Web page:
Thread: confused with istringstream

  1. #1
    Registered User
    Join Date
    Mar 2004

    confused with istringstream

    hello im trying to validate a social number with istrigstream
    my program works great but i'm a little confused why it works heres the code:

    confution explained later...

    #include <iostream>
    using namespace std;
    #include <string>
    using std::string;
    #include <sstream>
    using std::istringstream;
    bool validate(istringstream &);
    int main()
    	string sNumber("111-22-3333");
    	istringstream innString(sNumber);
    		cout << "\nValid social number";
    		cout << "\nWrong social number";
    	cout << endl;
    	return 0;
    bool validate(istringstream &innNumber)
    	int p1;
    	int p2;
    	int p3;
    	char char1;
    	char char2;
    	if(innNumber >> p1 >> char1 >> p2 >> char2 >> p3)
    		return true;
    		return false;
    if you see the social number is not separated by blank spaces, how the istringstream knows that the first "111" must be in p1
    how knows that '-' must be in char1, etc?

    when the string is separated by blank spaces and you use >>
    it discharges the spaces and thats fine. but here i dont have any
    space, how this works?

    or in other words how knows when it is an int and when is a char? if theres no blank spaces?

    please any help?
    and excuse my poor english

  2. #2
    Registered User
    Join Date
    Mar 2002
    I think the explanation is that the >> terminates at the first char incompatible with the type it is extracting from the input buffer. This is often a whitespace char, but it need not be. Whatever it is, the terminating char is left in the buffer.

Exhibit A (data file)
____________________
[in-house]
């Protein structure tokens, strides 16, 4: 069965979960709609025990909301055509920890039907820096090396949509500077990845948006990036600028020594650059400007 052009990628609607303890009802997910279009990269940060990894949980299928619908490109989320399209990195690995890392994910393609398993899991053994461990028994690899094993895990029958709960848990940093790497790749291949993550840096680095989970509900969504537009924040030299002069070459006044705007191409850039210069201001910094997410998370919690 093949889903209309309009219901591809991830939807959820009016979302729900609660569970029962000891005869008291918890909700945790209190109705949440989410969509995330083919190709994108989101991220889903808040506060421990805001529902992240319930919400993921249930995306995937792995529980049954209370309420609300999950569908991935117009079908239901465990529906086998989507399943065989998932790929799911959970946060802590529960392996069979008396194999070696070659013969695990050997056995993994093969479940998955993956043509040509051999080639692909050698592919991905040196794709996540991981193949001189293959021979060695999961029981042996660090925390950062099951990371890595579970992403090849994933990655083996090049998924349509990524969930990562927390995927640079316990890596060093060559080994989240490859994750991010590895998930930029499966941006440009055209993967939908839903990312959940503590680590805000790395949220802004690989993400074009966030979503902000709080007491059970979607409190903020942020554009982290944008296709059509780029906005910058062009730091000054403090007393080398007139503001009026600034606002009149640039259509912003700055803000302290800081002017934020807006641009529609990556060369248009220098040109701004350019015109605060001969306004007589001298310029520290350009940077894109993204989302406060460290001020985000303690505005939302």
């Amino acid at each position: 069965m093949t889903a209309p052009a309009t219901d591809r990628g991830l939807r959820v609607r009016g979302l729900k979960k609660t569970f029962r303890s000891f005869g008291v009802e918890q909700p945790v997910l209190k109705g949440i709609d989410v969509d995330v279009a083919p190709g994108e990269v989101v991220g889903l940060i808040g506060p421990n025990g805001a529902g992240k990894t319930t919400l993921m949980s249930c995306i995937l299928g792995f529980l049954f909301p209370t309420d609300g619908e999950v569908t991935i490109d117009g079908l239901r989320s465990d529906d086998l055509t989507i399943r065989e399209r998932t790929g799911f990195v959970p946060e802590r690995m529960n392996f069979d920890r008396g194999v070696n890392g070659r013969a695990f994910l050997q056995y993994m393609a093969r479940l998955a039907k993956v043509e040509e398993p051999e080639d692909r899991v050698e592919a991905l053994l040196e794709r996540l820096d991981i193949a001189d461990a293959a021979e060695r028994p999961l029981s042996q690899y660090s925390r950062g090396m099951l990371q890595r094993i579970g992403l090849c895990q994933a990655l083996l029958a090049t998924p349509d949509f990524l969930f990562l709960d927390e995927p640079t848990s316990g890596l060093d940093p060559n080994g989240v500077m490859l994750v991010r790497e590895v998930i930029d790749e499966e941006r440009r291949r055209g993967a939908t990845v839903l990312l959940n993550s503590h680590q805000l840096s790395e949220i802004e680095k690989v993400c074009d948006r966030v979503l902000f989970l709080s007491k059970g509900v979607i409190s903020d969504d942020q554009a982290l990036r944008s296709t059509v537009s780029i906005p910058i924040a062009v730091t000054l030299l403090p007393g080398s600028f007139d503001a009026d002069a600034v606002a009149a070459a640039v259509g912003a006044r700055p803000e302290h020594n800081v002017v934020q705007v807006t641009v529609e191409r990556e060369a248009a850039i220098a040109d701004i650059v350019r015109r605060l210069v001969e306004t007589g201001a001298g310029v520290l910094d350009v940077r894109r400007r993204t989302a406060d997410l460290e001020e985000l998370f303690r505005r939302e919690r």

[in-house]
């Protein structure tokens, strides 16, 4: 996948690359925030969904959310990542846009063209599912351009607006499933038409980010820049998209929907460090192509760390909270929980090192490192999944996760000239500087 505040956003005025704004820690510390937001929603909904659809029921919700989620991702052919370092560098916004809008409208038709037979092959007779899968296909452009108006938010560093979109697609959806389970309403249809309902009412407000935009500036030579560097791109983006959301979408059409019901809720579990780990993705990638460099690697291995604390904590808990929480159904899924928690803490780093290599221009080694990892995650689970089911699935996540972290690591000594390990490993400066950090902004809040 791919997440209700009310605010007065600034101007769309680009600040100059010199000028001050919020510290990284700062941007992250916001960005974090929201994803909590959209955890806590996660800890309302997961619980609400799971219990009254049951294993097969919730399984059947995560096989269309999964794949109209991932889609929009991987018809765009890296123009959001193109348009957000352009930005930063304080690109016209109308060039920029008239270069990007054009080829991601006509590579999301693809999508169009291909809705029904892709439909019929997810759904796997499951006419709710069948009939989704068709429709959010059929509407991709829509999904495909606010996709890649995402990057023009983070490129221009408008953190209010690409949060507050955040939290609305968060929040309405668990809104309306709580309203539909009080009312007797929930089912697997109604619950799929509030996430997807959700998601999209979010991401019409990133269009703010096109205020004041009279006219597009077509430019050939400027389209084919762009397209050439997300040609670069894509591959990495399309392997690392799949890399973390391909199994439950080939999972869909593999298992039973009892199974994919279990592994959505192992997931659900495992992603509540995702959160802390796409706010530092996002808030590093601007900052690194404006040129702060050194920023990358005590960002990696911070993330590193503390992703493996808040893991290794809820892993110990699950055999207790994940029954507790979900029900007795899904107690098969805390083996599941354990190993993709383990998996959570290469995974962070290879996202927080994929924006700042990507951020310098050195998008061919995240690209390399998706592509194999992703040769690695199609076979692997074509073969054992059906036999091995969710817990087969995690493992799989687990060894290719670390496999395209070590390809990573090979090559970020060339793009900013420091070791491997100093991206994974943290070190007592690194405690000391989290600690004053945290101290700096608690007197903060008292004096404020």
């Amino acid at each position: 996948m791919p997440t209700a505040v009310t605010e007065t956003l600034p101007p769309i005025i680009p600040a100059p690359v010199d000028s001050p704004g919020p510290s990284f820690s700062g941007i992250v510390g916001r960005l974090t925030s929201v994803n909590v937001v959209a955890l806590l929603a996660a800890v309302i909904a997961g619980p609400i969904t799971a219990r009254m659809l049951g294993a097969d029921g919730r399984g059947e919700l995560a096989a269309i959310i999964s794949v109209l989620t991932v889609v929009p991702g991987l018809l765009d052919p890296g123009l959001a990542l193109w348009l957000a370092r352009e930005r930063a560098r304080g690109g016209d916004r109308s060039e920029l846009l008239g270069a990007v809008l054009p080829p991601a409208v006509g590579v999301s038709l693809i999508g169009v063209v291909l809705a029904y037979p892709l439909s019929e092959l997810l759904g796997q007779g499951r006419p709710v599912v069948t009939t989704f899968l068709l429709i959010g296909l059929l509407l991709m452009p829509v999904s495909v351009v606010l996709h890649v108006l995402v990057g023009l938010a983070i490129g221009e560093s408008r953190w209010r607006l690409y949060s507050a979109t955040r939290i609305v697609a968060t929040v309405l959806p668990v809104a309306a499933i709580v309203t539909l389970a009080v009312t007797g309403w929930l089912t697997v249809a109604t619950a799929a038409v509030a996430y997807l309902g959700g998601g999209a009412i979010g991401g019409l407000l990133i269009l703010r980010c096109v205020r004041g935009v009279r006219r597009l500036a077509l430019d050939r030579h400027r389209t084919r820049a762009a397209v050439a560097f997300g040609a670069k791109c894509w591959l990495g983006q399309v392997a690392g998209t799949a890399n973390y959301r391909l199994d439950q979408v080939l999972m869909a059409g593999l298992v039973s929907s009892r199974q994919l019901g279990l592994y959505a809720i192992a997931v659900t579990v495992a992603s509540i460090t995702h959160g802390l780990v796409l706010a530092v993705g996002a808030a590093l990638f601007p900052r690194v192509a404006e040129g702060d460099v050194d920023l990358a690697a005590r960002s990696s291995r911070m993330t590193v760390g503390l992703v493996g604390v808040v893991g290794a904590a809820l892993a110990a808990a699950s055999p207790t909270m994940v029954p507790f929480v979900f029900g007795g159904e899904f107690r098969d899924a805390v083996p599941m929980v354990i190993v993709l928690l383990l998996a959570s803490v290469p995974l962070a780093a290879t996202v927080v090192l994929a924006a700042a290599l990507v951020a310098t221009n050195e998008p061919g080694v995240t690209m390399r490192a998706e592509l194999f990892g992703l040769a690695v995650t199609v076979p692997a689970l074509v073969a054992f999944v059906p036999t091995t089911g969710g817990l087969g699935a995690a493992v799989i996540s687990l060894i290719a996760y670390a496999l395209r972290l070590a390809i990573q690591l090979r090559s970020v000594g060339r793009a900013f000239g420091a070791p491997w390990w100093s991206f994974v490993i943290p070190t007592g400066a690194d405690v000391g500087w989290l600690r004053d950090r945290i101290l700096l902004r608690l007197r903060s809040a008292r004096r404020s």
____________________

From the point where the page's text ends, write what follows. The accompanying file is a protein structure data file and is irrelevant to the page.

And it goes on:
In this case the first call to >> looks for an int in the stream input buffer and extracts all elements of the stream until it finds something that isn't compatable with an int at which time it stops input into the int and leaves the terminating char in the buffer. If the terminating char for the first call to >> is a whitespace char the second call to >> ignores it. However, if the terminating char to the first call to >> isn't whitespace, the second call to >> will attempt to place whatever it is, in this case a char, in the next variable it sees, in this case a char. It extracts the char from the input buffer and leaves everything else behind for the the next call to >> etc.

    If the first char of the input stream isn't compatable with the type >> is looking for, it can't extract anything from the stream, but keeps trying, ending up with the infamous infinite loop when a char is entered when an int is expected.

    Note: the sequential calls to >> works here because >> is only looking for int and char. If >> was looking for string then it will not terminate except on whitespace, as all other char are compatable with the string type.

  3. #3
    Registered User
    Join Date
    Mar 2004
    thanks a lot elad
    know is clear for me

  4. #4
    Registered User jlou's Avatar
    Join Date
    Jul 2003
    Note that the istringstream works the same as cin or an ifstream would in this case when using >>.

    Also note that your validate function would return true on 1111s22s333 or 1-2-3, so depending on your requirements you might have to change it to be more accurate.

  5. #5
    Registered User
    Join Date
    Mar 2004
    copy that ,
    thanks a lot

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